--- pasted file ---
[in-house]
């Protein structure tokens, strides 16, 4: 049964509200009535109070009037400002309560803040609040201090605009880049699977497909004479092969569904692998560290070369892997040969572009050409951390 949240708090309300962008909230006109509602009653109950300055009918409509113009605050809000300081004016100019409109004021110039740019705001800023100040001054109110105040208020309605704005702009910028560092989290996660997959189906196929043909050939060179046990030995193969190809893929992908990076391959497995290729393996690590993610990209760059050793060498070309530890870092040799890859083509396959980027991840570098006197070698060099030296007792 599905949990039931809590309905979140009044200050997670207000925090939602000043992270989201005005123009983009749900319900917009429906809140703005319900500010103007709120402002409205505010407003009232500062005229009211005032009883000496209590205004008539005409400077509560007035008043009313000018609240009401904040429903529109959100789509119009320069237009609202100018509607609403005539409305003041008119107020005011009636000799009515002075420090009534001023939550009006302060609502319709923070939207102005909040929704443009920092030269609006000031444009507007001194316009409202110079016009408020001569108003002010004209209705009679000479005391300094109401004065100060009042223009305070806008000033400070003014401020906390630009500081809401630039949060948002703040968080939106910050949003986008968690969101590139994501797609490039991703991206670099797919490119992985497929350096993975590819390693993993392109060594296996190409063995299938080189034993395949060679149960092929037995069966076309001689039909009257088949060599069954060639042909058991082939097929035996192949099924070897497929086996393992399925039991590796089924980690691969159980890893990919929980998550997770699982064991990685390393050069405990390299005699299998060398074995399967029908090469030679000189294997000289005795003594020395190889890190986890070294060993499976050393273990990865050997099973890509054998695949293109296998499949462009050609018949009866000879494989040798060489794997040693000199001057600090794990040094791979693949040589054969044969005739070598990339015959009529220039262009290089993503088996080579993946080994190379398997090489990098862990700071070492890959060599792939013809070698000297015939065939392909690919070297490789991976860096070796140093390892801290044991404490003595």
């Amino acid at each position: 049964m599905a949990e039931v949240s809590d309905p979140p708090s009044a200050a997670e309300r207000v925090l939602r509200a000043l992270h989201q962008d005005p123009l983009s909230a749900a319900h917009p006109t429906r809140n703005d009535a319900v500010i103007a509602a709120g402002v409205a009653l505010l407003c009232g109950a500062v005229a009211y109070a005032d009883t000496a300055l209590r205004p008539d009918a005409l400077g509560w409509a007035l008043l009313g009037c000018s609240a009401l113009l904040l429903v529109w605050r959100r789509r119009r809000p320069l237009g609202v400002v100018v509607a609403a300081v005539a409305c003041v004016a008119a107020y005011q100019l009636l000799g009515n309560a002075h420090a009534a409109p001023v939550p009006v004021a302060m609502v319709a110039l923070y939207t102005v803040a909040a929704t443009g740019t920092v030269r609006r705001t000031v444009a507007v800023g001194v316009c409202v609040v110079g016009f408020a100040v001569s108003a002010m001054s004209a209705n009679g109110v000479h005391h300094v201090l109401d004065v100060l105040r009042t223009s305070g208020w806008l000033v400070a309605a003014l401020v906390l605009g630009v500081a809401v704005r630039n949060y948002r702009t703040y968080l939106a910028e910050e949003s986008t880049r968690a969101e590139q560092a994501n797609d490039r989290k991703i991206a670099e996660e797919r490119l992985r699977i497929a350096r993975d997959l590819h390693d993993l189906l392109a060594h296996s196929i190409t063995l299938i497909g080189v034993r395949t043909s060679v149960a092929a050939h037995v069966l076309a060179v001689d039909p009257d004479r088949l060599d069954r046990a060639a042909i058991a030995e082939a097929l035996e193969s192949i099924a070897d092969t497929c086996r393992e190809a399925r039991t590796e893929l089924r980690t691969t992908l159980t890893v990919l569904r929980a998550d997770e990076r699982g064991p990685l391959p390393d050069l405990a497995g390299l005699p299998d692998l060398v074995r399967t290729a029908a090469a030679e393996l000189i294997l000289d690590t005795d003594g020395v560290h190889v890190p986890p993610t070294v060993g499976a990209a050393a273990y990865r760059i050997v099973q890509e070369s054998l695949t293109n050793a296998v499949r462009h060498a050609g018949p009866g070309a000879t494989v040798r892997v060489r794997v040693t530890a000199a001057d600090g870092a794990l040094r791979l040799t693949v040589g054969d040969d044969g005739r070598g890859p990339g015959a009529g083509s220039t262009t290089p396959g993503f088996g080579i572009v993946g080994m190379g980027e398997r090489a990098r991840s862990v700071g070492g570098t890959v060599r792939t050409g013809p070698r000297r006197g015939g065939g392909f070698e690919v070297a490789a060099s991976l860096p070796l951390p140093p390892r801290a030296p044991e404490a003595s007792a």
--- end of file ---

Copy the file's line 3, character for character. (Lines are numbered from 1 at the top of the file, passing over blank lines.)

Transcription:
């Amino acid at each position: 049964m599905a949990e039931v949240s809590d309905p979140p708090s009044a200050a997670e309300r207000v925090l939602r509200a000043l992270h989201q962008d005005p123009l983009s909230a749900a319900h917009p006109t429906r809140n703005d009535a319900v500010i103007a509602a709120g402002v409205a009653l505010l407003c009232g109950a500062v005229a009211y109070a005032d009883t000496a300055l209590r205004p008539d009918a005409l400077g509560w409509a007035l008043l009313g009037c000018s609240a009401l113009l904040l429903v529109w605050r959100r789509r119009r809000p320069l237009g609202v400002v100018v509607a609403a300081v005539a409305c003041v004016a008119a107020y005011q100019l009636l000799g009515n309560a002075h420090a009534a409109p001023v939550p009006v004021a302060m609502v319709a110039l923070y939207t102005v803040a909040a929704t443009g740019t920092v030269r609006r705001t000031v444009a507007v800023g001194v316009c409202v609040v110079g016009f408020a100040v001569s108003a002010m001054s004209a209705n009679g109110v000479h005391h300094v201090l109401d004065v100060l105040r009042t223009s305070g208020w806008l000033v400070a309605a003014l401020v906390l605009g630009v500081a809401v704005r630039n949060y948002r702009t703040y968080l939106a910028e910050e949003s986008t880049r968690a969101e590139q560092a994501n797609d490039r989290k991703i991206a670099e996660e797919r490119l992985r699977i497929a350096r993975d997959l590819h390693d993993l189906l392109a060594h296996s196929i190409t063995l299938i497909g080189v034993r395949t043909s060679v149960a092929a050939h037995v069966l076309a060179v001689d039909p009257d004479r088949l060599d069954r046990a060639a042909i058991a030995e082939a097929l035996e193969s192949i099924a070897d092969t497929c086996r393992e190809a399925r039991t590796e893929l089924r980690t691969t992908l159980t890893v990919l569904r929980a998550d997770e990076r699982g064991p990685l391959p390393d050069l405990a497995g390299l005699p299998d692998l060398v074995r399967t290729a029908a090469a030679e393996l000189i294997l000289d690590t005795d003594g020395v560290h190889v890190p986890p993610t070294v060993g499976a990209a050393a273990y990865r760059i050997v099973q890509e070369s054998l695949t293109n050793a296998v499949r462009h060498a050609g018949p009866g070309a000879t494989v040798r892997v060489r794997v040693t530890a000199a001057d600090g870092a794990l040094r791979l040799t693949v040589g054969d040969d044969g005739r070598g890859p990339g015959a009529g083509s220039t262009t290089p396959g993503f088996g080579i572009v993946g080994m190379g980027e398997r090489a990098r991840s862990v700071g070492g570098t890959v060599r792939t050409g013809p070698r000297r006197g015939g065939g392909f070698e690919v070297a490789a060099s991976l860096p070796l951390p140093p390892r801290a030296p044991e404490a003595s007792a």